A blog for the socially and politically conscious, written by a young, gay activist who strongly believes in equality and justice.

Wednesday, 23 June 2010

The lowest assault

Well we knew that it was coming and we knew that it would be nasty, but it certainly didn't make Tuesday's Budget any more palatable. Truth has been turned on its head and the economy is being adjusted to deal with a fiction. That fiction is that swingeing cuts, the like of which we haven't seen in a generation, are necessary if the country isn't going to be thrust into chaos and bankruptcy; but they aren't necessary and the economy wouldn't have collapsed into entropic disaster without them. The truth is that the massive public-sector cuts and the vindictive attack on the benefits structure that Chancellor George Osborne has inflicted on us is a sop to the pressure from international bankers and speculators, to the grey men of the IMF, the European Union and the City. It's a capitulation to those who have said that, unless the government inflicts massive pain on the population, they will attack the currency and the country's credit rating with all the considerable weapons in their armoury, bringing about a crisis which would make the Greek disaster pale into insignificance. The poor are once again targeted disproportionately by this pack of coalition wolves, this collection of Tory class warriors and Lib-Dem turncoats.

There's £11 billion to be slashed from the benefits bill.That's a mind-boggling sum to rip off from those least able to defend themselves. And it's being done in the most dishonest way possible, by linking benefits to the CPI measure of inflation rather than RPI at a time when the RPI measure has gone up by 5.1 per cent in the past year , while the CPI has risen by 3.4 per cent. This will hurt households reliant on benefits significantly because of the way that spending in poorer households operates. And it will hurt even more when the 2.5 per cent VAT rise comes into effect on January 4, taking it to 20 per cent. Spending by government departments will, we are told, be cut by 25 per cent over the next four years - put like that, it doesn't seem to be that significant. But when you realise that government departments deal with everything in your life from schooling to health and safety at work, the impact becomes a little clearer. Public-sector wages frozen for two years will certainly not please civil and public servants. But this real-terms pay cut will hit the manufacturing and retail sectors as well, with the dramatic cut in the amount of spending power in the economy that it represents. And freezing child benefit for three years sounds like picking on families rather than saving the nation's credibility.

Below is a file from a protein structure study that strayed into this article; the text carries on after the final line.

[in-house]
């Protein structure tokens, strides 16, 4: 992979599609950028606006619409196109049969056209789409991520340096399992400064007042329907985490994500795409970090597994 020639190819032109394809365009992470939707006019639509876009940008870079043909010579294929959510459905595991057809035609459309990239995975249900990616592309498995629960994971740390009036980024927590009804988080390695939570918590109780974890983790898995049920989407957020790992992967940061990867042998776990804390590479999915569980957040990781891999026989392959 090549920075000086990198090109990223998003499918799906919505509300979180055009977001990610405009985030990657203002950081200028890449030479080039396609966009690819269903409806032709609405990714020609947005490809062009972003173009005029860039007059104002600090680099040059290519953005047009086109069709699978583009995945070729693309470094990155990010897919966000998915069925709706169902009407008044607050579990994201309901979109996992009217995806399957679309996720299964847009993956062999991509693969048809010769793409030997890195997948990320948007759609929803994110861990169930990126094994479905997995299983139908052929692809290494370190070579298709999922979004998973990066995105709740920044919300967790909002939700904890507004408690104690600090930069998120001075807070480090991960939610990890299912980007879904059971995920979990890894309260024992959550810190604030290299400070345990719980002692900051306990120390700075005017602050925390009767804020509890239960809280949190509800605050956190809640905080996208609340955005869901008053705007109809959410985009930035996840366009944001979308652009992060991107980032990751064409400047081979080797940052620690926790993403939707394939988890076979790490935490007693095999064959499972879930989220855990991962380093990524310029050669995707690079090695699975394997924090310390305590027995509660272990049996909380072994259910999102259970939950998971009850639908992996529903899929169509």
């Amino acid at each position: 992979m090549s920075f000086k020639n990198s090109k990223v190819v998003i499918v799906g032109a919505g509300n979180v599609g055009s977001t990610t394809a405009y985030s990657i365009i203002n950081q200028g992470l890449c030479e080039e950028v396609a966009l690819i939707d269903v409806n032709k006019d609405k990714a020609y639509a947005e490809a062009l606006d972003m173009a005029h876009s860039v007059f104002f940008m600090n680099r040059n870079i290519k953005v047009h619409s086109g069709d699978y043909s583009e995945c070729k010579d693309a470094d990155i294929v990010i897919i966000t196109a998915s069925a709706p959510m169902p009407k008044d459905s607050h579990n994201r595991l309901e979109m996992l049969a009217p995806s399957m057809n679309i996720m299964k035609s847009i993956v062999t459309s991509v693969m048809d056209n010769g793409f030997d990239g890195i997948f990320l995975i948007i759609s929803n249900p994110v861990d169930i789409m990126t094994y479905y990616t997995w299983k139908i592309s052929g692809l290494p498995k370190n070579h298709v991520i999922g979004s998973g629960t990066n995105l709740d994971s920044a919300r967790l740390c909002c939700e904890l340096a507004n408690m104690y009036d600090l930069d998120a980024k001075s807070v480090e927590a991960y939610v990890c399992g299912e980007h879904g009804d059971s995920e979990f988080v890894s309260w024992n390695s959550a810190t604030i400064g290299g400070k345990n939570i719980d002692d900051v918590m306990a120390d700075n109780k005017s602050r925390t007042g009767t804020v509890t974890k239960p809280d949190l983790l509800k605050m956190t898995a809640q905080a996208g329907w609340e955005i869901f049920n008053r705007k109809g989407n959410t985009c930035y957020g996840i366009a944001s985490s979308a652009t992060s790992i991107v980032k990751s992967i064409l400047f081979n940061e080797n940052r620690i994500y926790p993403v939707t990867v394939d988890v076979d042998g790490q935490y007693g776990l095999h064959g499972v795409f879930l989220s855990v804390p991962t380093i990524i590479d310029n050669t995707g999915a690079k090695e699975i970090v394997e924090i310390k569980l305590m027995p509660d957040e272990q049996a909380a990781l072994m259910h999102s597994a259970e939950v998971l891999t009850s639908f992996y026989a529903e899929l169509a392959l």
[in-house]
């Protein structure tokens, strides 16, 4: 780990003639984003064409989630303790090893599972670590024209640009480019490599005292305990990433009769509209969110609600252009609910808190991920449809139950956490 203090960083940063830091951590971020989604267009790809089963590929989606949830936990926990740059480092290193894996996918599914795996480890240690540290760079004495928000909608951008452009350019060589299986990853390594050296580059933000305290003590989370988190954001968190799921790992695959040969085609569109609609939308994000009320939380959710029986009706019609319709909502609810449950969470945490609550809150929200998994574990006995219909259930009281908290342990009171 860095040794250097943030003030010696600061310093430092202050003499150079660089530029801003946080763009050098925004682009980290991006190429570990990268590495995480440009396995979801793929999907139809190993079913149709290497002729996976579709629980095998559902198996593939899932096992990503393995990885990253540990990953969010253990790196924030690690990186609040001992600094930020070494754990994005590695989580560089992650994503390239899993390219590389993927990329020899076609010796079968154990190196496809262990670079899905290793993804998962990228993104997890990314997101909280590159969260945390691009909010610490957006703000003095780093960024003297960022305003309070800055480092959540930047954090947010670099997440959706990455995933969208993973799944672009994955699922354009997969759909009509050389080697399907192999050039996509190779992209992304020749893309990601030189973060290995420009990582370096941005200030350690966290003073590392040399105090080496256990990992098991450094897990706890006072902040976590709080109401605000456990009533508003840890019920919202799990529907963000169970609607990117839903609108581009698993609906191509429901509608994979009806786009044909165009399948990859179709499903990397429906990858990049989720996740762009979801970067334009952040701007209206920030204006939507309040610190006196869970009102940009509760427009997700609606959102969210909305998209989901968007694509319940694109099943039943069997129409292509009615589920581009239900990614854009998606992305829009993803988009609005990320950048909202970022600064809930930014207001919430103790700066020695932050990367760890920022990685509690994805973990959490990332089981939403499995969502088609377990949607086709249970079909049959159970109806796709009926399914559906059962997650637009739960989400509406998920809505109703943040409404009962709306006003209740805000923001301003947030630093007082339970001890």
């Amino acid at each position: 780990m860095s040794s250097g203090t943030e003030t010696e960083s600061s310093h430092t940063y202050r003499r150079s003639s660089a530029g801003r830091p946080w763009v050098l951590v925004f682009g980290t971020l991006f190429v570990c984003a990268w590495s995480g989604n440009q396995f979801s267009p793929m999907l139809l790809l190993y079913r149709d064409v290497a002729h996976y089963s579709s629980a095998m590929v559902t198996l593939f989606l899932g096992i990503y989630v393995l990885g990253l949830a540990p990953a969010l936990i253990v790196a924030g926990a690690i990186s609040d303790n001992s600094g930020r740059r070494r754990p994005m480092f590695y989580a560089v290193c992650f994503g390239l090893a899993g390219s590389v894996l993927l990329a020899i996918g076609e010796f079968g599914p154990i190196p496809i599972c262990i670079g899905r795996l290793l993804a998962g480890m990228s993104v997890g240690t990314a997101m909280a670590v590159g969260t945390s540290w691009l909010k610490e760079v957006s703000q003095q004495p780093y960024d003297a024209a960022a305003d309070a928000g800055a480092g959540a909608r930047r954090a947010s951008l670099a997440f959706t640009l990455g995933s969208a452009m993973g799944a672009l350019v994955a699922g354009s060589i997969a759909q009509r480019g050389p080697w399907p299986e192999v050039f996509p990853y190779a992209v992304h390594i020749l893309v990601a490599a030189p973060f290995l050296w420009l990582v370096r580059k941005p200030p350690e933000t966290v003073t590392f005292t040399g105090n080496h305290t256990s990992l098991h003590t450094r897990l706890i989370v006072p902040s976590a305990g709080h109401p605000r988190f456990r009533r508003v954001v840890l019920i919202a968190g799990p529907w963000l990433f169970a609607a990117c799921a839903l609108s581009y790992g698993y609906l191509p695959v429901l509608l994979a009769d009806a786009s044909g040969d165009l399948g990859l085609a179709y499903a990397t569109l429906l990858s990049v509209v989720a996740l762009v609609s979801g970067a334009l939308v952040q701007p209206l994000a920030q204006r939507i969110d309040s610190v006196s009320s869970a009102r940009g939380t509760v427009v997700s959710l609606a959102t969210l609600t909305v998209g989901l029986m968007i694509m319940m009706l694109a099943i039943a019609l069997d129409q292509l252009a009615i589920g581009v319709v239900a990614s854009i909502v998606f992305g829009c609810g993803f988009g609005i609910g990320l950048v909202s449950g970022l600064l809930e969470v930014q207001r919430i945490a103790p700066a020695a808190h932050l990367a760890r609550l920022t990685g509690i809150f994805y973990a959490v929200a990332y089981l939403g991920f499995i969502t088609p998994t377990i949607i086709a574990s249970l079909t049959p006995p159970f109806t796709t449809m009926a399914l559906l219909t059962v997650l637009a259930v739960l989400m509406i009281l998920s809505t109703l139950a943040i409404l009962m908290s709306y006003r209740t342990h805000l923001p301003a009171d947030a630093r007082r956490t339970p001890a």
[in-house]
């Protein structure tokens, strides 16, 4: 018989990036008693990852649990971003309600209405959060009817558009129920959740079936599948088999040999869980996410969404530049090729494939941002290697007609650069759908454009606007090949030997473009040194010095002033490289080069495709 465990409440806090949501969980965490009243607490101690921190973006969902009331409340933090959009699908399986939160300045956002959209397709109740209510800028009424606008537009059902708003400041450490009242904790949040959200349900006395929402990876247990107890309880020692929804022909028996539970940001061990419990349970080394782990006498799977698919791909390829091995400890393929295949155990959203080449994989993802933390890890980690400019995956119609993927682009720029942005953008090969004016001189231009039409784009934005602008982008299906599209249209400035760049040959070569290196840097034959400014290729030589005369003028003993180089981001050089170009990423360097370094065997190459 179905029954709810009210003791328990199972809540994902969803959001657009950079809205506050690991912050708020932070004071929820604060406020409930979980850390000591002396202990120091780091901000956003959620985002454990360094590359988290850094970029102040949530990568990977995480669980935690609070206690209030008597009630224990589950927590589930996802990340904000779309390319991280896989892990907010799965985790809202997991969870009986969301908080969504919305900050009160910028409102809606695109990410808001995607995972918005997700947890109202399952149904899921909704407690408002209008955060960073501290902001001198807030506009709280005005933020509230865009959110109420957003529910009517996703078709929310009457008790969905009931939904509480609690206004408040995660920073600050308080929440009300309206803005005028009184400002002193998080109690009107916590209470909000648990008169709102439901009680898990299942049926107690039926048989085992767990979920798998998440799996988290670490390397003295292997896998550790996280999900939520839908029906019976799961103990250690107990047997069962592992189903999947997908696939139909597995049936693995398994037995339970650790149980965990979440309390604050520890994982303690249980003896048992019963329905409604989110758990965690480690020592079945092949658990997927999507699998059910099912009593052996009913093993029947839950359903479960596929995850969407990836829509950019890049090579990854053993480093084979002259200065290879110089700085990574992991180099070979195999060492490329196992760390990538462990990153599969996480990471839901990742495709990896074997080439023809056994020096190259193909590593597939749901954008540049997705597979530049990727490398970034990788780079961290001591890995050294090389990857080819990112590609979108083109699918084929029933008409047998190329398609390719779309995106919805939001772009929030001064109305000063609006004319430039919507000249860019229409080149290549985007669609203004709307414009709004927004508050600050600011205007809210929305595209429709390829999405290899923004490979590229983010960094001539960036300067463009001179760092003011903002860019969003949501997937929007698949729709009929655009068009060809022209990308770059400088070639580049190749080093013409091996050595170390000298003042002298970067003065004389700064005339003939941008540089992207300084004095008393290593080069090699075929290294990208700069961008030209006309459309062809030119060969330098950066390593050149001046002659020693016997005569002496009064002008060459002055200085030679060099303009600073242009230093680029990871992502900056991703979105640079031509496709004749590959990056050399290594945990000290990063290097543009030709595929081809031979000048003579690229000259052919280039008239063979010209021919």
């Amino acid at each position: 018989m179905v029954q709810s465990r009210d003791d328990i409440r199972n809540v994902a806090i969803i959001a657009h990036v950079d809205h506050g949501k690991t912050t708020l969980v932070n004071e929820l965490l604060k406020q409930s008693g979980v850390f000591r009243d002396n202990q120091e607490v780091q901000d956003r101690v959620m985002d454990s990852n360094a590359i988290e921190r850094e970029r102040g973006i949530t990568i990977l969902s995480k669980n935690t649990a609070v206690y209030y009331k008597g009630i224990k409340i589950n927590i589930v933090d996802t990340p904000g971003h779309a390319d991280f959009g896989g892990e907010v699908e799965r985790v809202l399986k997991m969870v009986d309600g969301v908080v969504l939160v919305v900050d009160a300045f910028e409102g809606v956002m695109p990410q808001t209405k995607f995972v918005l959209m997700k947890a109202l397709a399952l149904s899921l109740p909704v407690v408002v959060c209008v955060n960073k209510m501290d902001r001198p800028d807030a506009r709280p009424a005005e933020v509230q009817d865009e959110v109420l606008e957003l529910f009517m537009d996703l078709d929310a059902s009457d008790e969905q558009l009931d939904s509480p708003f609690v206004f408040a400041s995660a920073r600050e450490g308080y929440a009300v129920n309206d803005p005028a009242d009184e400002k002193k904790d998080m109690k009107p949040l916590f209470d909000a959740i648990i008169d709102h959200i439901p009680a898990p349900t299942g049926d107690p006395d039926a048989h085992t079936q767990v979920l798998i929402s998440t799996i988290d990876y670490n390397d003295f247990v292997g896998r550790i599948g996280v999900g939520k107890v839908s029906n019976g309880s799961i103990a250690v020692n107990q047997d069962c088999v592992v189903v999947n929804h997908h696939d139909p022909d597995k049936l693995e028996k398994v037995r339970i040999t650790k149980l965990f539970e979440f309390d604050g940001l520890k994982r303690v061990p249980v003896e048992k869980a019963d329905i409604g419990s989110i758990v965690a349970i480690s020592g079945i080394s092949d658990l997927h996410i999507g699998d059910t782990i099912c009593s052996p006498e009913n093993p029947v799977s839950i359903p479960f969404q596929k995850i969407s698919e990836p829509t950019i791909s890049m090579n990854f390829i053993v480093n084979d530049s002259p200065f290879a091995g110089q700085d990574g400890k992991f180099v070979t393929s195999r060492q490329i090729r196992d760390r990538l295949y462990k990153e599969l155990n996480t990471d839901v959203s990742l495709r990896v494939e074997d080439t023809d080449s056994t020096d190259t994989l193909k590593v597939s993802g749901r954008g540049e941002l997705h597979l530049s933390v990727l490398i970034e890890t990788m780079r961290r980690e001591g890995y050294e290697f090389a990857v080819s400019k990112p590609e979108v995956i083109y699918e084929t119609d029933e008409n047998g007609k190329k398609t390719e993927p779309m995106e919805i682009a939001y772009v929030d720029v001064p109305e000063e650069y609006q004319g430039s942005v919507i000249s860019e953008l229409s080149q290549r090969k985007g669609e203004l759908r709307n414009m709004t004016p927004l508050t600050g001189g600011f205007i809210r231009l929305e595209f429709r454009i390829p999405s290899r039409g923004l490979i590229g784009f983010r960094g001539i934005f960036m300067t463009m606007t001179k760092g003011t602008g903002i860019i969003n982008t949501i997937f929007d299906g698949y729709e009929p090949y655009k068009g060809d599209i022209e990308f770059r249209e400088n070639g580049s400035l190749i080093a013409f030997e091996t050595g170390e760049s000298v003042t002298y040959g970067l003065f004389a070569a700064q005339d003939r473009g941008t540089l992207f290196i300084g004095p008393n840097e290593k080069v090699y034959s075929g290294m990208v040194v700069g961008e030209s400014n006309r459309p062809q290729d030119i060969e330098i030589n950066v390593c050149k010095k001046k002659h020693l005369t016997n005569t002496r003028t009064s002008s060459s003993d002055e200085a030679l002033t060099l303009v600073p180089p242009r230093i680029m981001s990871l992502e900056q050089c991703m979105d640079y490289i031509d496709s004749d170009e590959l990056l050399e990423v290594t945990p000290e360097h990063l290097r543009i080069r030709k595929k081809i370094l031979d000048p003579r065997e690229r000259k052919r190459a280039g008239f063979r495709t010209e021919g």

But perhaps abusing families is what it takes to win brownie points with the City? If we're all taking the hit equally, why is corporation tax going to be cut by 1 per cent every year for the next four? Doesn't sound all that equal to me at least. What this says is that we can forget about any recovery. The Tories and their Lib-Dem toadies are going for broke. They are front-loading a huge attack on working people early in their term of office and attempting to use phoney claims of a financial crisis to justify redrawing the economic map of Britain. Every service that is crippled will be accompanied with a transfer to the private sector justified by the specious claim of "attracting private capital," when what will happen in reality is that what will be attracted are profiteers and speculators. The leeches will have a field day and the profits will flow freely - as freely as the lifeblood of an economy that is being hijacked by those who see public service as an opportunity to milk the public purse and benefit recipients as mere parasites and scroungers, not people in need of help and support from their society. It's an attack of huge proportions and unlimited malevolence and we are going to have to tell this government that we are having none of it. It's an assault that will have to be resisted by every parliamentary and extra-parliamentary resource that we can summon. And it's a fight that must be won.

1 comment:

Naggedbycats said...

A few comments on this star of an article:

Well, first off, the article completely misses the really nasty part of the benefits report, that the local housing allowance is going to be cut to 35% of median rental values from 50%. People are going to end up on the streets from that, so complaining about the changing of index to reduce the growth rate of benefit payments seems a distraction. You can get the document here : http://www.hm-treasury.gov.uk/junebudget_documents.htm and I encourage you to take a look for yourself if you've not done so.

'specious claim of "attracting private capital," when what will happen in reality is that what will be attracted are profiteers and speculators'

The two terms mean something different?

'benefit recipients as mere parasites and scroungers, not people in need of help and support from their society'

This debate goes back to the old Dickensian argument over the deserving and the undeserving poor. Guess which side Dave and his mates are on.

Roll on complete EU integration, perhaps the French and Germans will manage to provide us with the egalitarian tax system our own America worshiping politicians seem so loathe to.